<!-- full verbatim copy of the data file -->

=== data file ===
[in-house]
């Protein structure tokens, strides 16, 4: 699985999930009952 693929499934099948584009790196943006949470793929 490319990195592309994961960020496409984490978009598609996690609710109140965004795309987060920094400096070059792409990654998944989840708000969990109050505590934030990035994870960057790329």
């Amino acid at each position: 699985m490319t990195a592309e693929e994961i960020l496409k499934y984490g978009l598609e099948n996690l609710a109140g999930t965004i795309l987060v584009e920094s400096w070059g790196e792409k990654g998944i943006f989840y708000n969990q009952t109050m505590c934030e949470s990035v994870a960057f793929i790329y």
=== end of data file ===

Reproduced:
[in-house]
């Protein structure tokens, strides 16, 4: 699985999930009952 693929499934099948584009790196943006949470793929 490319990195592309994961960020496409984490978009598609996690609710109140965004795309987060920094400096070059792409990654998944989840708000969990109050505590934030990035994870960057790329």
């Amino acid at each position: 699985m490319t990195a592309e693929e994961i960020l496409k499934y984490g978009l598609e099948n996690l609710a109140g999930t965004i795309l987060v584009e920094s400096w070059g790196e792409k990654g998944i943006f989840y708000n969990q009952t109050m505590c934030e949470s990035v994870a960057f793929i790329y």